Now that we have your attention...

I've long been a fan of Kare Anderson, whose research on human behavior is always illuminating. Recently I ran across this post she wrote on the Harvard Business Review blog:

What captures your attention controls your life. As with other mind-body connection information, I think this little post packs a powerful insight punch if you apply it to meetings.

For example, Kare's discussion of the difference between what parents at Disney World thought they were paying attention to (Disney characters and their kids) was not where their kids saw their attention going (which was, of course, to their cell phones). Take a look around at your next meeting and check to see if there's any discrepancy between what you think people are paying attention to—say, your speakers, exhibitors, and entertainment—and what they really are paying attention to (which, as is the case at Disney, sadly likely will be their cellphones). What can you do to either capture their attention, or work with where they already are putting their focus, to help them get the most out of your meeting? The answers to those questions may well be the predictors of your meeting's success or failure.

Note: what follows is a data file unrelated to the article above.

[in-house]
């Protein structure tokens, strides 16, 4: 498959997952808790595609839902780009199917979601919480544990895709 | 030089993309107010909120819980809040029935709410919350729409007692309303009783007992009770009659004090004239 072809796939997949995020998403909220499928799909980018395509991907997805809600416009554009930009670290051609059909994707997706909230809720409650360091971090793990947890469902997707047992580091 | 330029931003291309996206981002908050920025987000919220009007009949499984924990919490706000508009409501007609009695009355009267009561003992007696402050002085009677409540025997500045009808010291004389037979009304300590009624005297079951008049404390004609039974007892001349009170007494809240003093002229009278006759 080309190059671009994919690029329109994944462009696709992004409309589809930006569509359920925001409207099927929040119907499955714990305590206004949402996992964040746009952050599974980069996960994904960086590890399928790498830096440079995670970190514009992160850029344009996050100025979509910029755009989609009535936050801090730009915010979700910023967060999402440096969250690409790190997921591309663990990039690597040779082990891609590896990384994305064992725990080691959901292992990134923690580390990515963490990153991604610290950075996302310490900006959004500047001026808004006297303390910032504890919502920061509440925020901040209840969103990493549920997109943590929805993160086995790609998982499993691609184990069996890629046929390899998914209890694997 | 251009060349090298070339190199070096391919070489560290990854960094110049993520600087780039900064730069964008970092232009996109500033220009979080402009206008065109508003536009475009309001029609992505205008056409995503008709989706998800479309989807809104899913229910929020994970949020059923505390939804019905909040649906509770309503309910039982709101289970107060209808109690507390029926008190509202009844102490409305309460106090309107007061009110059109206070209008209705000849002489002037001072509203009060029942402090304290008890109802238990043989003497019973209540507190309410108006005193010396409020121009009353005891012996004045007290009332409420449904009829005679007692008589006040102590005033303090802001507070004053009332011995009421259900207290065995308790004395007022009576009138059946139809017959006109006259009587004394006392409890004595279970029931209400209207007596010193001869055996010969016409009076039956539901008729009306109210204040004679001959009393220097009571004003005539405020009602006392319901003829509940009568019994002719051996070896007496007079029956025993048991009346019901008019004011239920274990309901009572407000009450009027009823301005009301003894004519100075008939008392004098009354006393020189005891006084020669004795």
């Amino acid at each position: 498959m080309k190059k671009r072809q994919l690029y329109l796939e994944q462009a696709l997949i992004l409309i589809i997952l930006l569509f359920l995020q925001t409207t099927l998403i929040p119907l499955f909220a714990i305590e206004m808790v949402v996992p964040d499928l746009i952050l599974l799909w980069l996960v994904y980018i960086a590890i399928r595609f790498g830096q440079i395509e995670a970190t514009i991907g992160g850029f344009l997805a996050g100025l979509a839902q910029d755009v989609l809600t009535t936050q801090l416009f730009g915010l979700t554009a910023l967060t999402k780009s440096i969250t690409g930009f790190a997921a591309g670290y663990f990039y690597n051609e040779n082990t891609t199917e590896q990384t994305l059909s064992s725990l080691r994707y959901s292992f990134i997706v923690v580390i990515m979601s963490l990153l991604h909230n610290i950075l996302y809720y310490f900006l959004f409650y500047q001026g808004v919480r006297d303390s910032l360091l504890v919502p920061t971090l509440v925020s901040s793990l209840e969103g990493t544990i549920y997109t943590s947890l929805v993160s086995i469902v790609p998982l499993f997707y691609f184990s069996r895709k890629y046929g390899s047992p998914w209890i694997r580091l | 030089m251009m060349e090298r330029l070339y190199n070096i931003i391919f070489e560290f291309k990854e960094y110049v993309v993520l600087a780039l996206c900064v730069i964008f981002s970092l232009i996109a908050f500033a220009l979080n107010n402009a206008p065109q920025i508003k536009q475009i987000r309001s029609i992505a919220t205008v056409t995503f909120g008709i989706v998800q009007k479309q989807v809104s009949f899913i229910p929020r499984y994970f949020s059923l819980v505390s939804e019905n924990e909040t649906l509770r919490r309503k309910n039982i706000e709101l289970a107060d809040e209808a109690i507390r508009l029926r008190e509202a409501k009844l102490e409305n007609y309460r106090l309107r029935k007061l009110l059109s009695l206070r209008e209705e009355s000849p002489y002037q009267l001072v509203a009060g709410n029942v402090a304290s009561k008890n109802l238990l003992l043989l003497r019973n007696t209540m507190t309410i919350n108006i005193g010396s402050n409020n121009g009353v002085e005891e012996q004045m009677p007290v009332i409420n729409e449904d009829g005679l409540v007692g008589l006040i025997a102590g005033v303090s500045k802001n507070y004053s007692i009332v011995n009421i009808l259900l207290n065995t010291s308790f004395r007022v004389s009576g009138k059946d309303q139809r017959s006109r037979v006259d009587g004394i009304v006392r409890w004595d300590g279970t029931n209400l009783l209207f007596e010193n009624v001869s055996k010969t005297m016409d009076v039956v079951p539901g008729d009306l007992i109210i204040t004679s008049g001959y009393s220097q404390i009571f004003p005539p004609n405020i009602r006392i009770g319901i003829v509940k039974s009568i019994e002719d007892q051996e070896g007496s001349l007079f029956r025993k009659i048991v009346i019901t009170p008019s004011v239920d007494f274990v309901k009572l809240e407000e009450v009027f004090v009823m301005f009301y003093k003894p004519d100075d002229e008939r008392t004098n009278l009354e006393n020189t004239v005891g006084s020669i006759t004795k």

Update: I asked Kare about how her post might specifically relate to meetings. This is what she had to say:

The Disney example in my HBR column is a wake-up call for meeting planners to station people to observe attendees throughout the conference to notice where they are looking—or not… at the speaker, for example, or a cell phone.

When they walk the halls, do they have things with which they can interact and that also might spark interaction with other attendees, or is it a bland hall so they avoid eye contact, do not engage, etc.?

Not in the article yet related to attention/distraction:

1. Especially when standing close, patterns on the upper half of one's body (shirt, ornate jewelry, etc.) shorten attention spans of those we are facing.

2. Ambient noise (air conditioning, for example, in a meeting room) reduces attention & increases agitation, largely subconsciously

3. Motion engages attention: Standing behind a podium is less emotional and attention-grabbing than moving around a stage. Motion from a mobile, hung from a ceiling, perhaps of parts of the conference them, attract attention—if inspiring or funny then they evoke a positive emotion that "infects" the viewer who also then transfers that feeling to the next few people they see (hint: brings attendees closer).

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